Oncor Electric's first stranded cost securitization was a landmark for the stranded cost sector, which at the time had yet to fully mature. While roughly three years old, stranded cost ABS, or rate reduction bonds (RRBs), had been brought primarily by non-programmatic issuers, with the intention of never returning. And although called rate reduction bonds, most issuers were more concerned with recovering costs associated with prior investments made in a pre-deregulated environment.
With the combined efforts of Public Utilities Commission of Texas (PUCT), and advisory firm Saber Partners, Oncor changed the stranded cost ABS landscape - creating investor reporting standards. Issuers in Texas - the state with the most potential supply - must allow investors to fully understand and gauge performance of this relatively new asset class. The goal of the PUCT, Oncor and Saber was to achieve the most inexpensive all-in cost for the issuer, and in turn keep charges to the consumer as low as possible.
In addition to increasing transparency for investors through reporting, Oncor utilized an unheard of "performance based" underwriting fee, rewarding lead and co-managers for broadening investor distribution and tightening spreads.
Joseph Fichera, CEO of Saber Partners calls the performance-based compensation "revolutionary."
"In Oncor's offering we created additional relative value through the structure, increased disclosure and transparency and broader liquidity by expanding the buyer base," Fichera said. "For the bookrunners and co-managers, we tied compensation to performance on price and distribution so that everyone's incentives were aligned - the investor buying the bonds and the ratepayer paying for the bonds received the best deal possible at the time."
The result was broad distribution to non-traditional ABS investors, with heavy corporate overlap. Also, Oncor priced at the tightest levels the sector had seen to date through secondary RRB spreads, pricing just behind the largest and most liquid asset classes of the ABS market, rather than a "one-off" collateral type. Moreover, in the weeks following Oncor's pricing, the entire $30 billion stranded cost sector tightened four to 10 basis points, depending on maturity, and has remained at those levels throughout the year.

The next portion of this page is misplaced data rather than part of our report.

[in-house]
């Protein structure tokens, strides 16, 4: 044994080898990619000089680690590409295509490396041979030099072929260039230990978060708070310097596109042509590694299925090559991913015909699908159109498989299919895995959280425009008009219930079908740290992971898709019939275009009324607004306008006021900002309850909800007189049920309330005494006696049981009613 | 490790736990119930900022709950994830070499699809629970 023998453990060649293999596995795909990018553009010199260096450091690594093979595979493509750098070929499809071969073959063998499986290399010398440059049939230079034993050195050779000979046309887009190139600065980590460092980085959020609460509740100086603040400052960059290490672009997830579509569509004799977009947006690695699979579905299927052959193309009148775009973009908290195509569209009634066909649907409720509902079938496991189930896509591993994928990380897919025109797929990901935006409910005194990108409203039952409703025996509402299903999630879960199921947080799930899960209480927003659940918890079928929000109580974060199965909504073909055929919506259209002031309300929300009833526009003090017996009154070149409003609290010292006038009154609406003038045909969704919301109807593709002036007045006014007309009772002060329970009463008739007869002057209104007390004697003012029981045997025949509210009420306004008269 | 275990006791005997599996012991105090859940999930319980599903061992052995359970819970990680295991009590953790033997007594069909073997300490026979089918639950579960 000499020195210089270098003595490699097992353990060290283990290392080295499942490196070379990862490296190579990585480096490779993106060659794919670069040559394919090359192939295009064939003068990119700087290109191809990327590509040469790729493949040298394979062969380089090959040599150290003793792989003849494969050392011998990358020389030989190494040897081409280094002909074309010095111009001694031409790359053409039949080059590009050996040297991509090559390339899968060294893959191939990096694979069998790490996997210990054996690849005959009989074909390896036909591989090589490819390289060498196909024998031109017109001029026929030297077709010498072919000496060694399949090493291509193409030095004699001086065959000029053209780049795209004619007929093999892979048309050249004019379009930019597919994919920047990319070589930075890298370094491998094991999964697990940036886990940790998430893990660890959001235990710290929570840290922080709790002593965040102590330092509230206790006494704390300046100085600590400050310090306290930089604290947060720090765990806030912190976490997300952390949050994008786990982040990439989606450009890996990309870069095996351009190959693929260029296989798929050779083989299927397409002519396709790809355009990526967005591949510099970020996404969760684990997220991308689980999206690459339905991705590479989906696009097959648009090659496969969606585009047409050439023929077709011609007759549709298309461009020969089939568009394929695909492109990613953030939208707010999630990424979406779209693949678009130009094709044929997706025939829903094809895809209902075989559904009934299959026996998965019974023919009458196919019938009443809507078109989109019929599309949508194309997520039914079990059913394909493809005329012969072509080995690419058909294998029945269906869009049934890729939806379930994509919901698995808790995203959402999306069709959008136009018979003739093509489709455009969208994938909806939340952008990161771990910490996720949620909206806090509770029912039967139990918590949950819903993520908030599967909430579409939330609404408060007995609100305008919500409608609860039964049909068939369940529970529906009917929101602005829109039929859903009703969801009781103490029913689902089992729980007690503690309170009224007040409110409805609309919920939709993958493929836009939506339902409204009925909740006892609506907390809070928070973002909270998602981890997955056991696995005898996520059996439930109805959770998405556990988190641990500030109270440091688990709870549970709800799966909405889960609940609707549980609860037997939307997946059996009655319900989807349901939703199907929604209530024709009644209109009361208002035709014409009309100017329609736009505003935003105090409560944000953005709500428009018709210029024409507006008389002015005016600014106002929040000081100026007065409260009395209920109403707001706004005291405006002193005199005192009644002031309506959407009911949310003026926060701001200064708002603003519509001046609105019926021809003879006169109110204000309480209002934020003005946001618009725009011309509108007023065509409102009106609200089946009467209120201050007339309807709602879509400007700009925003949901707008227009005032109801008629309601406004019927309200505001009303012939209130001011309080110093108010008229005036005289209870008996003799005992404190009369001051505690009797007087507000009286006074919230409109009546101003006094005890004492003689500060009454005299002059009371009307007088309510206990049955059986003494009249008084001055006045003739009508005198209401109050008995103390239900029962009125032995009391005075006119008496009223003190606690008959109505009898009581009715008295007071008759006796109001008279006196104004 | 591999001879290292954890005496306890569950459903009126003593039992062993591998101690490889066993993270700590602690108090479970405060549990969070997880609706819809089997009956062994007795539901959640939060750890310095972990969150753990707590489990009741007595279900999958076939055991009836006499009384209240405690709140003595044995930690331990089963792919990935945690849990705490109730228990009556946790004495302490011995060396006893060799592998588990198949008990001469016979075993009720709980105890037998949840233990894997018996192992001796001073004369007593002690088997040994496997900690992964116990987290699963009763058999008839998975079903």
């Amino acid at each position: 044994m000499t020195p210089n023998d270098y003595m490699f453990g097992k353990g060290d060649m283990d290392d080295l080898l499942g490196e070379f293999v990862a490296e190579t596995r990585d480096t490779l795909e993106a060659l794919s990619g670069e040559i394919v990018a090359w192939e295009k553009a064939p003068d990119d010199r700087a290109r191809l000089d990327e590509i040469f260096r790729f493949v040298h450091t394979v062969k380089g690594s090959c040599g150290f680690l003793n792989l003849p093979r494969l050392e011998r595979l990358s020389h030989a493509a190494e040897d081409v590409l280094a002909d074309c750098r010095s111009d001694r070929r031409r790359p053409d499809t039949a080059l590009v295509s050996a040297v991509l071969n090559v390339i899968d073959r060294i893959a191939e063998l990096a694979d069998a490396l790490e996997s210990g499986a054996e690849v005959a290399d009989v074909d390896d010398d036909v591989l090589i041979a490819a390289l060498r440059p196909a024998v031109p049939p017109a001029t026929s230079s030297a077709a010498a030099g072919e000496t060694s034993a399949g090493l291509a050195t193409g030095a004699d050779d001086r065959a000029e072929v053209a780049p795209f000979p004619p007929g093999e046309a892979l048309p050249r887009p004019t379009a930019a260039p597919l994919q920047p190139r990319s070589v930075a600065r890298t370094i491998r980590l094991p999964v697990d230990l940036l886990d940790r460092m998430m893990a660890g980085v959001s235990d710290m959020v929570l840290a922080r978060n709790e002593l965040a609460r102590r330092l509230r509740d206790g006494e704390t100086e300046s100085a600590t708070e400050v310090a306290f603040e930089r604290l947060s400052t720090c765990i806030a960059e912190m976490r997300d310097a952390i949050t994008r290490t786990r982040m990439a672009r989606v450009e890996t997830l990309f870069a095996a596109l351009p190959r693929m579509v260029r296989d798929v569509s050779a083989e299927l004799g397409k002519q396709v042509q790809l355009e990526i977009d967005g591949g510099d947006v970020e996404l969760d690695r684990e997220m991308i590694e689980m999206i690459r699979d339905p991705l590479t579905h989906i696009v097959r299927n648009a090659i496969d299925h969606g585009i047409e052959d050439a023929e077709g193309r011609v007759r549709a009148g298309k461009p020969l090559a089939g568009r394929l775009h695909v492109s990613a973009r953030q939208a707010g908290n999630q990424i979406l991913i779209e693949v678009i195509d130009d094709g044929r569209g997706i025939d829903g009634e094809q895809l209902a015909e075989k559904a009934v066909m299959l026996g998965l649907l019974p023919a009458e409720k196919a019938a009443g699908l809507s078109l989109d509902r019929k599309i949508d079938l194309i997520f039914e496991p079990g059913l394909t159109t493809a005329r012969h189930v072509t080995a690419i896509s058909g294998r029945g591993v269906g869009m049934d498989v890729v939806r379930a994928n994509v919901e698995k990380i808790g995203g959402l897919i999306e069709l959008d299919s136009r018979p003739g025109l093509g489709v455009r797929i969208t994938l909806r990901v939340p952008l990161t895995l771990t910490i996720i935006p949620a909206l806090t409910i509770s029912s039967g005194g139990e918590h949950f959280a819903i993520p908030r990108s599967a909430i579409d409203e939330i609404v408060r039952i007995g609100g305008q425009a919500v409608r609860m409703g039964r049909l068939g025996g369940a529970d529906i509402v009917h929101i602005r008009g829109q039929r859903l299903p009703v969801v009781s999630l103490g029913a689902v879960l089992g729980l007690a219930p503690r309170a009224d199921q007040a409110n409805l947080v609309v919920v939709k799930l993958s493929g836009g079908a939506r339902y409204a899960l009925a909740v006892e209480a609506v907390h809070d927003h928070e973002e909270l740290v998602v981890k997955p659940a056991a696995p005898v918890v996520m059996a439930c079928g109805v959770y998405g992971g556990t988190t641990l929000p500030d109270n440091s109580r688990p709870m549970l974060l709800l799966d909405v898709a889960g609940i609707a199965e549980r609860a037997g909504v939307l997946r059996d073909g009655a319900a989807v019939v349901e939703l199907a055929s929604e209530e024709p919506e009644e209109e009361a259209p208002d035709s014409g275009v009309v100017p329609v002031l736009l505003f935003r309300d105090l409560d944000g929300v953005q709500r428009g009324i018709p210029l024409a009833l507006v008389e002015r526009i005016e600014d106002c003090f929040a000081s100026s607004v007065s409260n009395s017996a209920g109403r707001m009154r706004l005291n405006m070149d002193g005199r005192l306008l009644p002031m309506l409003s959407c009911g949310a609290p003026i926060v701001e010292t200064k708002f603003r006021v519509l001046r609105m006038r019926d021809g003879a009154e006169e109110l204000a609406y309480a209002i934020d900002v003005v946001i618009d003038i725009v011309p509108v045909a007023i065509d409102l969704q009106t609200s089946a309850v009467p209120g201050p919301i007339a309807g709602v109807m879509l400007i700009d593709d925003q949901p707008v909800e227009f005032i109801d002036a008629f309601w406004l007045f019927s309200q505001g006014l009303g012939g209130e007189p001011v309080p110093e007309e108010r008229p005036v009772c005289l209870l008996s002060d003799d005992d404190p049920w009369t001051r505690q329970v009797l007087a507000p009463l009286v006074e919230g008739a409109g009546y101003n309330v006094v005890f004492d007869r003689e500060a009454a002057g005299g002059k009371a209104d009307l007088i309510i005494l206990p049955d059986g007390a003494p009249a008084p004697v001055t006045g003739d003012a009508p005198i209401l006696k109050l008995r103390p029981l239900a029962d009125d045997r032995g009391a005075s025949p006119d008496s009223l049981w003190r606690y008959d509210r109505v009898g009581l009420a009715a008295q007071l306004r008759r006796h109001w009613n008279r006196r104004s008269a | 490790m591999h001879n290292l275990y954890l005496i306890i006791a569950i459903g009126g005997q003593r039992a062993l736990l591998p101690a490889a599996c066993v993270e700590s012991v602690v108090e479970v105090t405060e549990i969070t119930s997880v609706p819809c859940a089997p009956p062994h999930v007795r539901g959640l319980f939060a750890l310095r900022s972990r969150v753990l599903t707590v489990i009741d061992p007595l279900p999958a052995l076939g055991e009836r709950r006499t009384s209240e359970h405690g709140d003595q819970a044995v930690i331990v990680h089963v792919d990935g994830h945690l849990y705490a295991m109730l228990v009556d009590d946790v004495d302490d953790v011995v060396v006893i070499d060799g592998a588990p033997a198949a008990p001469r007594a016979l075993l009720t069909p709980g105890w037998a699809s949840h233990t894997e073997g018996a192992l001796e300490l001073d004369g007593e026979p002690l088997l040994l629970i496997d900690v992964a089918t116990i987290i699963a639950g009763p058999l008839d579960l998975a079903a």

"The concept is essentially investment bankers earning their compensation during the underwriting and sales process, as opposed to being guaranteed compensation before a single bond is sold," Fichera added. "We wanted an incentive-based compensation plan that prevented the bookrunners from controlling everything while giving the co-managers a greater incentive to work."
ABS technology comes together
A close runner-up to Oncor, Cendant Corp.'s Terrapin Funding vehicle was described as "ABS cashflow analysis superimposed over CDO technology." Structured and led by Lehman Brothers, Terrapin enhanced both past and future offerings, including $1 billion of senior notes that have priced since.
Sources close to the structuring of Terrapin compared the de-linkage to the credit card trusts that have emerged from Citibank, Capital One Financial and MBNA America Bank. There are also nuances of Cendant's mortgage warehousing facility Bishops Gate Residential Mortgage Trust, such as a funds availability feature allowing Cendant to extend the term of the Terrapin B and C classes, albeit at a greater spread.
The corporate exposure inherent to the portfolio prompted the addition of diversity and average rating factors, used primarily in the CDO market.
Cendant's fleet-lease portfolio consists of more than 1,800 obligors, 80% of which were rated investment-grade by both Moody's Investors Service and Standard & Poor's. The diversity score for the lease portfolio is estimated by Moody's to be "around 50," a relatively low score, due to the assumption that lease obligors in the same industry be correlated and counted as one.
While Moody's rated 75% of the lessees, the rating agency also shadowed the unrated entities two notches below where it felt the entity would be rated.